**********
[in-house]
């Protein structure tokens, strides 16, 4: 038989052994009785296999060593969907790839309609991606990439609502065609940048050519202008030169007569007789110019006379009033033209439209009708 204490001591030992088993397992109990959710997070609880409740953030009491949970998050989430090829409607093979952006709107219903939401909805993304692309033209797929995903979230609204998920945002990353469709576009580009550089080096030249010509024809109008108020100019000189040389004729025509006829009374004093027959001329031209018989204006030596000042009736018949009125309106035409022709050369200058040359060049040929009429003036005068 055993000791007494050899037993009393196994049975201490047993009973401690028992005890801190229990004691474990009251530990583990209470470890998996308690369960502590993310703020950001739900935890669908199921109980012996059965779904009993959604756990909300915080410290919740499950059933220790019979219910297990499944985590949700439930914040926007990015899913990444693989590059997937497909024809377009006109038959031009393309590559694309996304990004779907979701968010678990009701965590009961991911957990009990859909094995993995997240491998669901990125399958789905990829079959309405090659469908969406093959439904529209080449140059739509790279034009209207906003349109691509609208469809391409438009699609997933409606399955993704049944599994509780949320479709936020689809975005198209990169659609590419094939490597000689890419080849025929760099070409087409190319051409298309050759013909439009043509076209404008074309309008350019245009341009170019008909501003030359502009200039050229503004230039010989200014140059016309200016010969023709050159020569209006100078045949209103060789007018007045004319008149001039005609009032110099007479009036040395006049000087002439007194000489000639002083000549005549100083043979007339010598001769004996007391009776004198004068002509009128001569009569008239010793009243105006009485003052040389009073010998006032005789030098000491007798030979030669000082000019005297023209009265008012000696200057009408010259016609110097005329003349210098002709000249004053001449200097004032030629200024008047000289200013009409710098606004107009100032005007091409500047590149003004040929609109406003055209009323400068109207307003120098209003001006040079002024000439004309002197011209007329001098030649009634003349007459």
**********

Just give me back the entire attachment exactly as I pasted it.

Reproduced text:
[in-house]
């Protein structure tokens, strides 16, 4: 038989052994009785296999060593969907790839309609991606990439609502065609940048050519202008030169007569007789110019006379009033033209439209009708 204490001591030992088993397992109990959710997070609880409740953030009491949970998050989430090829409607093979952006709107219903939401909805993304692309033209797929995903979230609204998920945002990353469709576009580009550089080096030249010509024809109008108020100019000189040389004729025509006829009374004093027959001329031209018989204006030596000042009736018949009125309106035409022709050369200058040359060049040929009429003036005068 055993000791007494050899037993009393196994049975201490047993009973401690028992005890801190229990004691474990009251530990583990209470470890998996308690369960502590993310703020950001739900935890669908199921109980012996059965779904009993959604756990909300915080410290919740499950059933220790019979219910297990499944985590949700439930914040926007990015899913990444693989590059997937497909024809377009006109038959031009393309590559694309996304990004779907979701968010678990009701965590009961991911957990009990859909094995993995997240491998669901990125399958789905990829079959309405090659469908969406093959439904529209080449140059739509790279034009209207906003349109691509609208469809391409438009699609997933409606399955993704049944599994509780949320479709936020689809975005198209990169659609590419094939490597000689890419080849025929760099070409087409190319051409298309050759013909439009043509076209404008074309309008350019245009341009170019008909501003030359502009200039050229503004230039010989200014140059016309200016010969023709050159020569209006100078045949209103060789007018007045004319008149001039005609009032110099007479009036040395006049000087002439007194000489000639002083000549005549100083043979007339010598001769004996007391009776004198004068002509009128001569009569008239010793009243105006009485003052040389009073010998006032005789030098000491007798030979030669000082000019005297023209009265008012000696200057009408010259016609110097005329003349210098002709000249004053001449200097004032030629200024008047000289200013009409710098606004107009100032005007091409500047590149003004040929609109406003055209009323400068109207307003120098209003001006040079002024000439004309002197011209007329001098030649009634003349007459």